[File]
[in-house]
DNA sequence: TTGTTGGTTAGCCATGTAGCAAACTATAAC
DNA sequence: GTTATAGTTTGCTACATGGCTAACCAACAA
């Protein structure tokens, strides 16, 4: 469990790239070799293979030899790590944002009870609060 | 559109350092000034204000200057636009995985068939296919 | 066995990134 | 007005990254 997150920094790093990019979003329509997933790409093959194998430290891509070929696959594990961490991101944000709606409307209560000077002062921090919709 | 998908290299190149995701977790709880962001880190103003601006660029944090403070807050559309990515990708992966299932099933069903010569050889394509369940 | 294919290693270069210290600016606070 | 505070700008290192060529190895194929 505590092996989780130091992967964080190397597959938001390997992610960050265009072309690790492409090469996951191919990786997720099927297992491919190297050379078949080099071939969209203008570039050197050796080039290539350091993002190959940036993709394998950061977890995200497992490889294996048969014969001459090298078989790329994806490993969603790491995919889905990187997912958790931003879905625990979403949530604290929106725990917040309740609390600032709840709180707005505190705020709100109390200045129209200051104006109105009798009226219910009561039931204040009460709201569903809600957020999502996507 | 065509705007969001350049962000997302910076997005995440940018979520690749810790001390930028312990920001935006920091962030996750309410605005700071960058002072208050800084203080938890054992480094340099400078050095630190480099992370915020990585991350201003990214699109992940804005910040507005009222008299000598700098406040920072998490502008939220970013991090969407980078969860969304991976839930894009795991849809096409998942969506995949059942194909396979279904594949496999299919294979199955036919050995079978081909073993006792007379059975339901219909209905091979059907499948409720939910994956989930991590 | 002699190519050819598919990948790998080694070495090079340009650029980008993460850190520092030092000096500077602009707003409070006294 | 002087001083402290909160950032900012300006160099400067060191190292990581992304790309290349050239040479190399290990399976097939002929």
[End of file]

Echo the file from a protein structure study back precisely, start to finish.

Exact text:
[in-house]
DNA sequence: TTGTTGGTTAGCCATGTAGCAAACTATAAC
DNA sequence: GTTATAGTTTGCTACATGGCTAACCAACAA
């Protein structure tokens, strides 16, 4: 469990790239070799293979030899790590944002009870609060 | 559109350092000034204000200057636009995985068939296919 | 066995990134 | 007005990254 997150920094790093990019979003329509997933790409093959194998430290891509070929696959594990961490991101944000709606409307209560000077002062921090919709 | 998908290299190149995701977790709880962001880190103003601006660029944090403070807050559309990515990708992966299932099933069903010569050889394509369940 | 294919290693270069210290600016606070 | 505070700008290192060529190895194929 505590092996989780130091992967964080190397597959938001390997992610960050265009072309690790492409090469996951191919990786997720099927297992491919190297050379078949080099071939969209203008570039050197050796080039290539350091993002190959940036993709394998950061977890995200497992490889294996048969014969001459090298078989790329994806490993969603790491995919889905990187997912958790931003879905625990979403949530604290929106725990917040309740609390600032709840709180707005505190705020709100109390200045129209200051104006109105009798009226219910009561039931204040009460709201569903809600957020999502996507 | 065509705007969001350049962000997302910076997005995440940018979520690749810790001390930028312990920001935006920091962030996750309410605005700071960058002072208050800084203080938890054992480094340099400078050095630190480099992370915020990585991350201003990214699109992940804005910040507005009222008299000598700098406040920072998490502008939220970013991090969407980078969860969304991976839930894009795991849809096409998942969506995949059942194909396979279904594949496999299919294979199955036919050995079978081909073993006792007379059975339901219909209905091979059907499948409720939910994956989930991590 | 002699190519050819598919990948790998080694070495090079340009650029980008993460850190520092030092000096500077602009707003409070006294 | 002087001083402290909160950032900012300006160099400067060191190292990581992304790309290349050239040479190399290990399976097939002929």